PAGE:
Greenery Day (みどりの日 Midori no hi). As we have already told in one of our previous articles, this holiday was originally Emperor Hirohito’ s birthday and then actually was named Greenery Day. Since 2007 it is celebrated on May 4 replacing an "empty” holiday between Constitution Memorial Day and Children’s Day.
Constitution Memorial Day (憲法記念日 Kenpo Kinen-bi). The effective Constitution of Japan that radically
changed the nature and principles of governing the state was enacted on May
3, 1947. Basic provisions of
the Constitution were prepared by US lawyers from occupation forces headquarters,
and though opinion of Japanese politologists and lawyers was taken into account
while drawing up the text, some experts still call this Constitution "pro-American”.
Showa Day (昭和の日, Showa no hi). After accession to the throne of the 124th
emperor of Japan named Hirohito April 29 was set as
a national holiday and was being celebrated as "The Emperor’s Birthday” right
up to his death in 1989. Hirohito’s reigning years have been called Showa
period. After Hirohito’s demise The Public Holiday Law was amended and this
holiday was renamed into the Greenery Day remaining the national public
Vernal Equinox Day (春分の日, Shunbun no hi). Though Vernal Equinox Day became a public holiday only in 1948, this holiday is one of the most ancient Japanese holidays closely associated with religious tradition. On the one hand – it owes its origin to shinto (a tradition of celebrating seasonal changes), on the other hand – to Buddhism (worship of ancestors’ cult). Many Japanese visit their ancestor’s graves, conduct various memorial services and serve ritual dishes on this day. The most well-known dish of the holiday is bota-mochi – rice rolls covered with red beans paste boiled together with sugar.
National Foundation Day (Kenkoku kinen-no-hi). According to Nihonshoki – Japanese Chronicles – it is February
11, 660 BC
when the first emperor of Japan, Jimmu ascended to the throne and by legend
originated Japanese nation. It was celebrated as Empire Day till World War II.
After war this national holiday was abolished, but 20 years later it was
restored in 1966 and since 1967 all Japanese celebrate the birthday of their
country on February 11.
Coming of Age Day (Seijin no Hi). Japanese have been celebrating this holiday from long ago, though it was established officially only in 1948. Since 2000 the second Monday of January was set as a celebration day. Coming of Age Day is held to congratulate and encourage girls and boys who have reached their age of majority (20 years old in Japan) over the past year. At this age youngsters become adults gaining all their rights and obligations.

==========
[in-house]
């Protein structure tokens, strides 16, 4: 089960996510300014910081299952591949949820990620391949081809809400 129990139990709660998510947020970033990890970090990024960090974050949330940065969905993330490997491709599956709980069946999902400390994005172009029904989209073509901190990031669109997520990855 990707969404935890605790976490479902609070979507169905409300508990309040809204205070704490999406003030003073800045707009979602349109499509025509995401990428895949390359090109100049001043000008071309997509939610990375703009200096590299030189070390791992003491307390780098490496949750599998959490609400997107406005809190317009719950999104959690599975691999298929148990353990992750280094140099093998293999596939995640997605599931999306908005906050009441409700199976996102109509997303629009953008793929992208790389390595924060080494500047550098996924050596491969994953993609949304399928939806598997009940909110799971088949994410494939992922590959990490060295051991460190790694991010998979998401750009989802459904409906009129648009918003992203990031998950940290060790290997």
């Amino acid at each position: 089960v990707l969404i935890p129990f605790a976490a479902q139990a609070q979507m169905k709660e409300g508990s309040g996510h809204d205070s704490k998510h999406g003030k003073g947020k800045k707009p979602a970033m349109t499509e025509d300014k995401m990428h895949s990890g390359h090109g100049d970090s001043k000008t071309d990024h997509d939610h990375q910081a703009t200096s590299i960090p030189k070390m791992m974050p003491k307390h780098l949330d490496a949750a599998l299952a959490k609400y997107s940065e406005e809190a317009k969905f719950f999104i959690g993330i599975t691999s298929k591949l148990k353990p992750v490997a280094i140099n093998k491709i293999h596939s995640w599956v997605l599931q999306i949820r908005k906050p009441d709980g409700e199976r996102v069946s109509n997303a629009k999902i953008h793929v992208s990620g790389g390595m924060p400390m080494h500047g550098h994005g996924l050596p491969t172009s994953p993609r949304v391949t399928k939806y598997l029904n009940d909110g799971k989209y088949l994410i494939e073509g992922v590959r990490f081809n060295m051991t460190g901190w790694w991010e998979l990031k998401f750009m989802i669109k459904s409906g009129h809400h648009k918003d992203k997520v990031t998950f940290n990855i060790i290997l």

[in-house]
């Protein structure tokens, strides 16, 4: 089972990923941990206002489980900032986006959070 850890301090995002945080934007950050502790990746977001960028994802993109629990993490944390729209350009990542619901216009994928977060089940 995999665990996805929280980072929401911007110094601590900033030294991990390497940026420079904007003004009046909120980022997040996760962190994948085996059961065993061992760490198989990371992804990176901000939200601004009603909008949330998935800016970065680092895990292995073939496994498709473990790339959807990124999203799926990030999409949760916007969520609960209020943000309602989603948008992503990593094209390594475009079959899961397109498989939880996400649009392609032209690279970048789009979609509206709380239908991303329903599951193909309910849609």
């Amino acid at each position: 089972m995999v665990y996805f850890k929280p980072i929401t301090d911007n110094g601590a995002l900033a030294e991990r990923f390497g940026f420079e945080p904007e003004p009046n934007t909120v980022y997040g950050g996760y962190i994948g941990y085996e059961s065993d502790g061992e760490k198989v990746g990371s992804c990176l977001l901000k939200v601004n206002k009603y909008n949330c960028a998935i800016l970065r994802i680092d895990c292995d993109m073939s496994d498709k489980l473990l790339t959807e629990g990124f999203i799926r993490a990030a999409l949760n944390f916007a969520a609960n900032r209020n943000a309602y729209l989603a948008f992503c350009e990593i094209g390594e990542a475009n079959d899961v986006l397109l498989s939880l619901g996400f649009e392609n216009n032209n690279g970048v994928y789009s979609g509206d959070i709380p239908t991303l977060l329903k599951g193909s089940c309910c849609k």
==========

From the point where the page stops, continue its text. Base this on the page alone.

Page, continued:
New Year’s Day (O-shogatsu). New Year’s Day is the most joyful, cheerful, lively
and colorful holiday usually accompanied with a few days of rest. The word shogatsu itself is the Japanese name
for January, ganjitsu means January
1 – the first day of the year. One cannot describe diversity of Japanese
traditions, rites and ceremonies related to New Year’s Day celebration in Japan.
Perhaps there is no other country that has as many official public holidays as Japan. At present, the special Japanese Public Holiday Law establishes 15 official public holidays as well as their dates. Such a large number of public holidays can be explained partly by Japanese tradition not to take long vacations – maximum up to 10-12 days. Within Japanese firms employee's absence more than stated period of time is considered "displaying no team spirit” and as expression of disloyalty to the company. That is why many Japanese prefer to combine their vacation with public holidays, especially during the so called "Golden Week” celebrated at the beginning of May.
There are two major religions in Japan – Shintoism and Buddhism. But, in fact, none of these religions is "pure" because they historically had been mixing, borrowing and adopting rituals and features both from each other and from various confessions. Therefore some orientalists call religious system existing in Japan Shinto-Buddhist syncretism. Nevertheless they divide into Shinto shrines and Buddhist temples though if you are a layman it is often difficult to identify the difference by exterior.
Traditional Japanese houses are usually one- or two- storeyed buildings. Historically and geographically Japan has not so much territory that is why living spaces here tend to minimalism both in terms of square meters and interior. You should take your shoes off at the hall and put them in order that toes pointed to the entrance. If hosts suggest you slippers, be sure to put them on. If you are going to visit a Japanese house it would be better to take a souvenir (tsumaranai-mono in Japanese) because it is considered to be impolite visiting without a gift.